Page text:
The National Institute for Standards in Technology has a definition of what cloud computing is that's fairly agreed upon within the industry. But research firm Gartner says there's still a lot of cloud-washing, or market confusion on exactly what the technology is. On Thursday, the firm released a list of five things the cloud is not.
First, let's focus on what the cloud is. NIST defines cloud computing as having five characteristics: on demand self-service; broad network access; resource pooling; rapid elasticity or expansion and measured service.
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ALL HYPE? Cloud computing's most over-hyped terms
Adoption of cloud services is being driven by the "rapid penetration of virtualization" in the enterprise and as a way for enterprises to more efficiently deliver IT services, says Gartner analyst Tom Bittman. But with the hype has come a muddled definition. Bittman has simple advice for the potentially confused IT buyer. "IT organizations need to be careful to avoid the hype, and, instead, should focus on a private cloud computing effort that makes the most business sense," he says. Here are some of the top misconceptions Bittman says he sees in the industry:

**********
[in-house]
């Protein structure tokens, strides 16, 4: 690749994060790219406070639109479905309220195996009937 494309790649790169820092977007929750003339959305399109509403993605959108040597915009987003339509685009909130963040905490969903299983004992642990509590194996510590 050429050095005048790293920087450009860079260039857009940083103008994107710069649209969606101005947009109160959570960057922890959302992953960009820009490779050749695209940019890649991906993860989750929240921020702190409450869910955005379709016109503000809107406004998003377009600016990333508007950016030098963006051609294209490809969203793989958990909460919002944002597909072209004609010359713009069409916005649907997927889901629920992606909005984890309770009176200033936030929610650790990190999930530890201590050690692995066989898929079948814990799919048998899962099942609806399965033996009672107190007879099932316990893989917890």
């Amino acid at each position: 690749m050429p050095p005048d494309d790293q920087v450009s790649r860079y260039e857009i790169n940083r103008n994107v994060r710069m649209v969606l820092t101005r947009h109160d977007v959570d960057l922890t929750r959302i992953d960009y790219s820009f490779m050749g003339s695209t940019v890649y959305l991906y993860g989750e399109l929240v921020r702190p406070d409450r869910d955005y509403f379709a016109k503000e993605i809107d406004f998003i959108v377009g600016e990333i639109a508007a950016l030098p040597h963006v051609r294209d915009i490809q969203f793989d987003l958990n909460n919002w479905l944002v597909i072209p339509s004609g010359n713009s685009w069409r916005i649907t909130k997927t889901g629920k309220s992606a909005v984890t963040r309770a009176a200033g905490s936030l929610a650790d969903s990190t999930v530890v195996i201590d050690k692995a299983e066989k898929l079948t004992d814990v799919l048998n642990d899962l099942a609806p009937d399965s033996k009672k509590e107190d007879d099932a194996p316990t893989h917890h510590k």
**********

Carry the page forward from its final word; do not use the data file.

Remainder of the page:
1. Cloud is not just virtualization
Just throwing a hypervisor on a server is not private cloud computing. While virtualization is a key component to cloud computing, it is not a cloud by itself. Virtualization technology allows organizations to pool and allocate resources, which are part of NIST's definition. But other qualities around self-service and the ability to scale those resources is needed for it to technically be considered a cloud environment. A private cloud - compared to public or hybrid clouds - refers specifically to resources used by a single organization, or when an organization's cloud-based resources are completely isolated.